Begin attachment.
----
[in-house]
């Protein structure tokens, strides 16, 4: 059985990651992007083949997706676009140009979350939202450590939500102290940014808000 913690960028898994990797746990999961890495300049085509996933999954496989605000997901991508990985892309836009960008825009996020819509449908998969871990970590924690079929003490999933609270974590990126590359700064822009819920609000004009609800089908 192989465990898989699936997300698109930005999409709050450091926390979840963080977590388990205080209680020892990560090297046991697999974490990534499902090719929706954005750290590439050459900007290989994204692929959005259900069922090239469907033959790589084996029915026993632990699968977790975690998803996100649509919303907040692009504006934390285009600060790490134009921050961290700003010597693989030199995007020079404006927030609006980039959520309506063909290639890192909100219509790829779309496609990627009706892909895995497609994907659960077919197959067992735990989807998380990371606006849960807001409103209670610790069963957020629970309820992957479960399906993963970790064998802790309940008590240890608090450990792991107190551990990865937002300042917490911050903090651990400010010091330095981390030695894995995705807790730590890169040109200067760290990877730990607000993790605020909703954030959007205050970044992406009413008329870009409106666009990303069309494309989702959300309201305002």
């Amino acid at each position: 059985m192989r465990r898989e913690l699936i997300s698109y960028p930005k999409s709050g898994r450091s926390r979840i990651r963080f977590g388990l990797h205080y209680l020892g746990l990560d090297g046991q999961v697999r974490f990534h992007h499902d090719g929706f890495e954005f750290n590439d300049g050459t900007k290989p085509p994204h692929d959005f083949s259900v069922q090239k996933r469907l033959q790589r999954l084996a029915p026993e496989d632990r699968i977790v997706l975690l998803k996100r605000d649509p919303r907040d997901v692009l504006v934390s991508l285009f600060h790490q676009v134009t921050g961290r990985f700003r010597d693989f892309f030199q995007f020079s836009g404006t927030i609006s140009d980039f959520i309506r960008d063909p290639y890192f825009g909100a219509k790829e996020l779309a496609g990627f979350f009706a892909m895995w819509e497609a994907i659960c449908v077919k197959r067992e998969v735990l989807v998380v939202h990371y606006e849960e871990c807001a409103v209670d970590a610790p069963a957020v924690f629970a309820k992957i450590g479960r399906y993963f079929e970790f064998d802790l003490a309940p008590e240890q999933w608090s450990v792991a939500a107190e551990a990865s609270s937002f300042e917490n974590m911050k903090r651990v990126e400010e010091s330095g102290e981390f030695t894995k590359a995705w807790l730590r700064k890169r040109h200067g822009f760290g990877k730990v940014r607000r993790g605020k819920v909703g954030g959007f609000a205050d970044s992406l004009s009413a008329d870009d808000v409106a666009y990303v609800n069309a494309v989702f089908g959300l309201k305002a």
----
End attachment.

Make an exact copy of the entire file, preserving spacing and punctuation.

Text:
[in-house]
């Protein structure tokens, strides 16, 4: 059985990651992007083949997706676009140009979350939202450590939500102290940014808000 913690960028898994990797746990999961890495300049085509996933999954496989605000997901991508990985892309836009960008825009996020819509449908998969871990970590924690079929003490999933609270974590990126590359700064822009819920609000004009609800089908 192989465990898989699936997300698109930005999409709050450091926390979840963080977590388990205080209680020892990560090297046991697999974490990534499902090719929706954005750290590439050459900007290989994204692929959005259900069922090239469907033959790589084996029915026993632990699968977790975690998803996100649509919303907040692009504006934390285009600060790490134009921050961290700003010597693989030199995007020079404006927030609006980039959520309506063909290639890192909100219509790829779309496609990627009706892909895995497609994907659960077919197959067992735990989807998380990371606006849960807001409103209670610790069963957020629970309820992957479960399906993963970790064998802790309940008590240890608090450990792991107190551990990865937002300042917490911050903090651990400010010091330095981390030695894995995705807790730590890169040109200067760290990877730990607000993790605020909703954030959007205050970044992406009413008329870009409106666009990303069309494309989702959300309201305002």
């Amino acid at each position: 059985m192989r465990r898989e913690l699936i997300s698109y960028p930005k999409s709050g898994r450091s926390r979840i990651r963080f977590g388990l990797h205080y209680l020892g746990l990560d090297g046991q999961v697999r974490f990534h992007h499902d090719g929706f890495e954005f750290n590439d300049g050459t900007k290989p085509p994204h692929d959005f083949s259900v069922q090239k996933r469907l033959q790589r999954l084996a029915p026993e496989d632990r699968i977790v997706l975690l998803k996100r605000d649509p919303r907040d997901v692009l504006v934390s991508l285009f600060h790490q676009v134009t921050g961290r990985f700003r010597d693989f892309f030199q995007f020079s836009g404006t927030i609006s140009d980039f959520i309506r960008d063909p290639y890192f825009g909100a219509k790829e996020l779309a496609g990627f979350f009706a892909m895995w819509e497609a994907i659960c449908v077919k197959r067992e998969v735990l989807v998380v939202h990371y606006e849960e871990c807001a409103v209670d970590a610790p069963a957020v924690f629970a309820k992957i450590g479960r399906y993963f079929e970790f064998d802790l003490a309940p008590e240890q999933w608090s450990v792991a939500a107190e551990a990865s609270s937002f300042e917490n974590m911050k903090r651990v990126e400010e010091s330095g102290e981390f030695t894995k590359a995705w807790l730590r700064k890169r040109h200067g822009f760290g990877k730990v940014r607000r993790g605020k819920v909703g954030g959007f609000a205050d970044s992406l004009s009413a008329d870009d808000v409106a666009y990303v609800n069309a494309v989702f089908g959300l309201k305002a």